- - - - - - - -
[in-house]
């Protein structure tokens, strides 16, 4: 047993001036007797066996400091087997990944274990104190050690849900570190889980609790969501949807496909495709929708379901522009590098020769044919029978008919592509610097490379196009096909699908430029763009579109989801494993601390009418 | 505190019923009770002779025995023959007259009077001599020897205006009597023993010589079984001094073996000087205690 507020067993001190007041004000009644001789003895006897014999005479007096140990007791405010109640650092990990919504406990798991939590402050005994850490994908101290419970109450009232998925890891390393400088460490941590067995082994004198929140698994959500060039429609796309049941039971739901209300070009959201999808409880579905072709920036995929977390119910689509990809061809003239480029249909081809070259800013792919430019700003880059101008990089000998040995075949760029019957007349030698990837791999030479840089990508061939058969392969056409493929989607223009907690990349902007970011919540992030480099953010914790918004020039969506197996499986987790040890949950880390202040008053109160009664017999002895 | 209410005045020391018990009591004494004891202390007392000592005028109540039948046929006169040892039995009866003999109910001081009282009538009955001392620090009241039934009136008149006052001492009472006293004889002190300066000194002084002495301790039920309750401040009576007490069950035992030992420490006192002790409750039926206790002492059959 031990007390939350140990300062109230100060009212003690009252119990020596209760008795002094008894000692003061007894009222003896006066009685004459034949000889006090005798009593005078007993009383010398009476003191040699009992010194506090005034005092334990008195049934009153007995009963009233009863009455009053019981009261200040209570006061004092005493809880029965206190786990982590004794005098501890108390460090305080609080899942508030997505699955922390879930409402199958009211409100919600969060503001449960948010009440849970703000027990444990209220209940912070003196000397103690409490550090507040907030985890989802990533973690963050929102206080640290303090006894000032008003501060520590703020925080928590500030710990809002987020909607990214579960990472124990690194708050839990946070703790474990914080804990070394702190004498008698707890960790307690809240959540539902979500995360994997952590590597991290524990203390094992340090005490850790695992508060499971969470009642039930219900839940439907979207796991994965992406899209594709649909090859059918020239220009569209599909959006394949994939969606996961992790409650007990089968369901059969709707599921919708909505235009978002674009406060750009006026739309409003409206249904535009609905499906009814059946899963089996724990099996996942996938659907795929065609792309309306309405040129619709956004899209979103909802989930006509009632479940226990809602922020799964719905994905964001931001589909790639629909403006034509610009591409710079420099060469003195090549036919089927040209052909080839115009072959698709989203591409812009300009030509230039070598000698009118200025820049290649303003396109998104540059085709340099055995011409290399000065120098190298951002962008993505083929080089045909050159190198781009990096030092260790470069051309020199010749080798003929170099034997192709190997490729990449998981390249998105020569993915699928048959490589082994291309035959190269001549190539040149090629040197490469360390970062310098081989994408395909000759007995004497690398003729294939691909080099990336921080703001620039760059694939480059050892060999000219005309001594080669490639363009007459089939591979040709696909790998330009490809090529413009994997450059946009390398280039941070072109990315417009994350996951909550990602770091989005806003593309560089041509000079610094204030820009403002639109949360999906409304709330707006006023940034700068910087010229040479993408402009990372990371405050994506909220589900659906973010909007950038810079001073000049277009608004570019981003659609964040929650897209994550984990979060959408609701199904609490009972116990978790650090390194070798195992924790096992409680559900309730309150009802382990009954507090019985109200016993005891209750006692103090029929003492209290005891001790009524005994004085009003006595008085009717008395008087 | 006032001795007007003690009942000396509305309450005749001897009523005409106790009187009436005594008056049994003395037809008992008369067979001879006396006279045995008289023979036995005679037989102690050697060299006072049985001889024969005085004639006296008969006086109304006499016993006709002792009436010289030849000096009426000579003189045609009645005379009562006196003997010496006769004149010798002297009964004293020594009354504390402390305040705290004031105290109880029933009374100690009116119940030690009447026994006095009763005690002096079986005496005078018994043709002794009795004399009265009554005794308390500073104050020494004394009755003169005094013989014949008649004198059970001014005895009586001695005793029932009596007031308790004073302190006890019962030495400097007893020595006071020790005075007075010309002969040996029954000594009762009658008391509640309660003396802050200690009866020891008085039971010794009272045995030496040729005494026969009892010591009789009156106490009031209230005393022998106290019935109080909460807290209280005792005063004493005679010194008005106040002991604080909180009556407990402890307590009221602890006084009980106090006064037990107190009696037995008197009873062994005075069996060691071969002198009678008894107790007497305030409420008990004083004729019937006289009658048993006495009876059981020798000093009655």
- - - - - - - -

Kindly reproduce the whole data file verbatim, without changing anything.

[in-house]
């Protein structure tokens, strides 16, 4: 047993001036007797066996400091087997990944274990104190050690849900570190889980609790969501949807496909495709929708379901522009590098020769044919029978008919592509610097490379196009096909699908430029763009579109989801494993601390009418 | 505190019923009770002779025995023959007259009077001599020897205006009597023993010589079984001094073996000087205690 507020067993001190007041004000009644001789003895006897014999005479007096140990007791405010109640650092990990919504406990798991939590402050005994850490994908101290419970109450009232998925890891390393400088460490941590067995082994004198929140698994959500060039429609796309049941039971739901209300070009959201999808409880579905072709920036995929977390119910689509990809061809003239480029249909081809070259800013792919430019700003880059101008990089000998040995075949760029019957007349030698990837791999030479840089990508061939058969392969056409493929989607223009907690990349902007970011919540992030480099953010914790918004020039969506197996499986987790040890949950880390202040008053109160009664017999002895 | 209410005045020391018990009591004494004891202390007392000592005028109540039948046929006169040892039995009866003999109910001081009282009538009955001392620090009241039934009136008149006052001492009472006293004889002190300066000194002084002495301790039920309750401040009576007490069950035992030992420490006192002790409750039926206790002492059959 031990007390939350140990300062109230100060009212003690009252119990020596209760008795002094008894000692003061007894009222003896006066009685004459034949000889006090005798009593005078007993009383010398009476003191040699009992010194506090005034005092334990008195049934009153007995009963009233009863009455009053019981009261200040209570006061004092005493809880029965206190786990982590004794005098501890108390460090305080609080899942508030997505699955922390879930409402199958009211409100919600969060503001449960948010009440849970703000027990444990209220209940912070003196000397103690409490550090507040907030985890989802990533973690963050929102206080640290303090006894000032008003501060520590703020925080928590500030710990809002987020909607990214579960990472124990690194708050839990946070703790474990914080804990070394702190004498008698707890960790307690809240959540539902979500995360994997952590590597991290524990203390094992340090005490850790695992508060499971969470009642039930219900839940439907979207796991994965992406899209594709649909090859059918020239220009569209599909959006394949994939969606996961992790409650007990089968369901059969709707599921919708909505235009978002674009406060750009006026739309409003409206249904535009609905499906009814059946899963089996724990099996996942996938659907795929065609792309309306309405040129619709956004899209979103909802989930006509009632479940226990809602922020799964719905994905964001931001589909790639629909403006034509610009591409710079420099060469003195090549036919089927040209052909080839115009072959698709989203591409812009300009030509230039070598000698009118200025820049290649303003396109998104540059085709340099055995011409290399000065120098190298951002962008993505083929080089045909050159190198781009990096030092260790470069051309020199010749080798003929170099034997192709190997490729990449998981390249998105020569993915699928048959490589082994291309035959190269001549190539040149090629040197490469360390970062310098081989994408395909000759007995004497690398003729294939691909080099990336921080703001620039760059694939480059050892060999000219005309001594080669490639363009007459089939591979040709696909790998330009490809090529413009994997450059946009390398280039941070072109990315417009994350996951909550990602770091989005806003593309560089041509000079610094204030820009403002639109949360999906409304709330707006006023940034700068910087010229040479993408402009990372990371405050994506909220589900659906973010909007950038810079001073000049277009608004570019981003659609964040929650897209994550984990979060959408609701199904609490009972116990978790650090390194070798195992924790096992409680559900309730309150009802382990009954507090019985109200016993005891209750006692103090029929003492209290005891001790009524005994004085009003006595008085009717008395008087 | 006032001795007007003690009942000396509305309450005749001897009523005409106790009187009436005594008056049994003395037809008992008369067979001879006396006279045995008289023979036995005679037989102690050697060299006072049985001889024969005085004639006296008969006086109304006499016993006709002792009436010289030849000096009426000579003189045609009645005379009562006196003997010496006769004149010798002297009964004293020594009354504390402390305040705290004031105290109880029933009374100690009116119940030690009447026994006095009763005690002096079986005496005078018994043709002794009795004399009265009554005794308390500073104050020494004394009755003169005094013989014949008649004198059970001014005895009586001695005793029932009596007031308790004073302190006890019962030495400097007893020595006071020790005075007075010309002969040996029954000594009762009658008391509640309660003396802050200690009866020891008085039971010794009272045995030496040729005494026969009892010591009789009156106490009031209230005393022998106290019935109080909460807290209280005792005063004493005679010194008005106040002991604080909180009556407990402890307590009221602890006084009980106090006064037990107190009696037995008197009873062994005075069996060691071969002198009678008894107790007497305030409420008990004083004729019937006289009658048993006495009876059981020798000093009655």